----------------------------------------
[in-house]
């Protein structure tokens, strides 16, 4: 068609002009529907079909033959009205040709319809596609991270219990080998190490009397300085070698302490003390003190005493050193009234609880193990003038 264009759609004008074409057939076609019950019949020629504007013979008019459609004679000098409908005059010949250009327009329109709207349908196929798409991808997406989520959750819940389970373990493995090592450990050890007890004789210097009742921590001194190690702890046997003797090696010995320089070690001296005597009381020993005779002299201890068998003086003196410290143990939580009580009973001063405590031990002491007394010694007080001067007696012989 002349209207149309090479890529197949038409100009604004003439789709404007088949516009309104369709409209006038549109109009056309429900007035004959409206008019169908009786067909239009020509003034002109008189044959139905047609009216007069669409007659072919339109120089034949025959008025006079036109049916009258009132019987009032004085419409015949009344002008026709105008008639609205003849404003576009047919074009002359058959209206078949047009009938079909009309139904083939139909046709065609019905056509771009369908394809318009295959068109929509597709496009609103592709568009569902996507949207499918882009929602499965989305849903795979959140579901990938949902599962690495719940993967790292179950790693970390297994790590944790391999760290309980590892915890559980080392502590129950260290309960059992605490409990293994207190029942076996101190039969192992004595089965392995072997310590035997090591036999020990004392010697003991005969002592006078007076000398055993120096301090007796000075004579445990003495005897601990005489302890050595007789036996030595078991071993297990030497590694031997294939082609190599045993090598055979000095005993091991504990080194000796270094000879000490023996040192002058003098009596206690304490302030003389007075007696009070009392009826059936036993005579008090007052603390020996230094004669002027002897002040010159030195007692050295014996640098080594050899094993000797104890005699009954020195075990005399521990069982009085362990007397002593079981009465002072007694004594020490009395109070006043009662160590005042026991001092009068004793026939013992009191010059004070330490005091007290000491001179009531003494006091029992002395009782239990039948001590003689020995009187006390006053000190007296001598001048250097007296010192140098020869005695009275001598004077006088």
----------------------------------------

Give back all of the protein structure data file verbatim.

[in-house]
């Protein structure tokens, strides 16, 4: 068609002009529907079909033959009205040709319809596609991270219990080998190490009397300085070698302490003390003190005493050193009234609880193990003038 264009759609004008074409057939076609019950019949020629504007013979008019459609004679000098409908005059010949250009327009329109709207349908196929798409991808997406989520959750819940389970373990493995090592450990050890007890004789210097009742921590001194190690702890046997003797090696010995320089070690001296005597009381020993005779002299201890068998003086003196410290143990939580009580009973001063405590031990002491007394010694007080001067007696012989 002349209207149309090479890529197949038409100009604004003439789709404007088949516009309104369709409209006038549109109009056309429900007035004959409206008019169908009786067909239009020509003034002109008189044959139905047609009216007069669409007659072919339109120089034949025959008025006079036109049916009258009132019987009032004085419409015949009344002008026709105008008639609205003849404003576009047919074009002359058959209206078949047009009938079909009309139904083939139909046709065609019905056509771009369908394809318009295959068109929509597709496009609103592709568009569902996507949207499918882009929602499965989305849903795979959140579901990938949902599962690495719940993967790292179950790693970390297994790590944790391999760290309980590892915890559980080392502590129950260290309960059992605490409990293994207190029942076996101190039969192992004595089965392995072997310590035997090591036999020990004392010697003991005969002592006078007076000398055993120096301090007796000075004579445990003495005897601990005489302890050595007789036996030595078991071993297990030497590694031997294939082609190599045993090598055979000095005993091991504990080194000796270094000879000490023996040192002058003098009596206690304490302030003389007075007696009070009392009826059936036993005579008090007052603390020996230094004669002027002897002040010159030195007692050295014996640098080594050899094993000797104890005699009954020195075990005399521990069982009085362990007397002593079981009465002072007694004594020490009395109070006043009662160590005042026991001092009068004793026939013992009191010059004070330490005091007290000491001179009531003494006091029992002395009782239990039948001590003689020995009187006390006053000190007296001598001048250097007296010192140098020869005695009275001598004077006088």